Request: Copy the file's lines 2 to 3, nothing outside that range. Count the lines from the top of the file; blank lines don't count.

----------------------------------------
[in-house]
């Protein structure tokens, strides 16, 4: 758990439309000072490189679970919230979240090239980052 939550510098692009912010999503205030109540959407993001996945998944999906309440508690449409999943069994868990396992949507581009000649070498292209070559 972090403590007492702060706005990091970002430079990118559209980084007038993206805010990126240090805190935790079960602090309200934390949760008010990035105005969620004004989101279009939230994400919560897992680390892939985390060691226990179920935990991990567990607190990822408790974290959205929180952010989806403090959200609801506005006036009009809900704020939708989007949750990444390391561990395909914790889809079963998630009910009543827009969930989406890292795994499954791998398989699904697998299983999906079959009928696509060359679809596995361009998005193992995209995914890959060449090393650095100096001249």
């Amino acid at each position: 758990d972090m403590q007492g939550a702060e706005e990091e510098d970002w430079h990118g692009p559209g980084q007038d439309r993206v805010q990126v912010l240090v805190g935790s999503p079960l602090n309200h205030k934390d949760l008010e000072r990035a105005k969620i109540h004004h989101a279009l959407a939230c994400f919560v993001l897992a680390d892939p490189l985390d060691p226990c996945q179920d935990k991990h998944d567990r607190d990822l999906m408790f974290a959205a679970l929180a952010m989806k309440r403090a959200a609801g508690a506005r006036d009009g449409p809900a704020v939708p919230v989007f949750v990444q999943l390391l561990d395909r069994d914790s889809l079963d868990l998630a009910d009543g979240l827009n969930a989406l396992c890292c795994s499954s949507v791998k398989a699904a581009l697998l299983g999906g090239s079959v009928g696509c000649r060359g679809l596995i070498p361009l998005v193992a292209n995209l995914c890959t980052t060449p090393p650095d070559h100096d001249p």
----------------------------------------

């Protein structure tokens, strides 16, 4: 758990439309000072490189679970919230979240090239980052 939550510098692009912010999503205030109540959407993001996945998944999906309440508690449409999943069994868990396992949507581009000649070498292209070559 972090403590007492702060706005990091970002430079990118559209980084007038993206805010990126240090805190935790079960602090309200934390949760008010990035105005969620004004989101279009939230994400919560897992680390892939985390060691226990179920935990991990567990607190990822408790974290959205929180952010989806403090959200609801506005006036009009809900704020939708989007949750990444390391561990395909914790889809079963998630009910009543827009969930989406890292795994499954791998398989699904697998299983999906079959009928696509060359679809596995361009998005193992995209995914890959060449090393650095100096001249």
């Amino acid at each position: 758990d972090m403590q007492g939550a702060e706005e990091e510098d970002w430079h990118g692009p559209g980084q007038d439309r993206v805010q990126v912010l240090v805190g935790s999503p079960l602090n309200h205030k934390d949760l008010e000072r990035a105005k969620i109540h004004h989101a279009l959407a939230c994400f919560v993001l897992a680390d892939p490189l985390d060691p226990c996945q179920d935990k991990h998944d567990r607190d990822l999906m408790f974290a959205a679970l929180a952010m989806k309440r403090a959200a609801g508690a506005r006036d009009g449409p809900a704020v939708p919230v989007f949750v990444q999943l390391l561990d395909r069994d914790s889809l079963d868990l998630a009910d009543g979240l827009n969930a989406l396992c890292c795994s499954s949507v791998k398989a699904a581009l697998l299983g999906g090239s079959v009928g696509c000649r060359g679809l596995i070498p361009l998005v193992a292209n995209l995914c890959t980052t060449p090393p650095d070559h100096d001249p």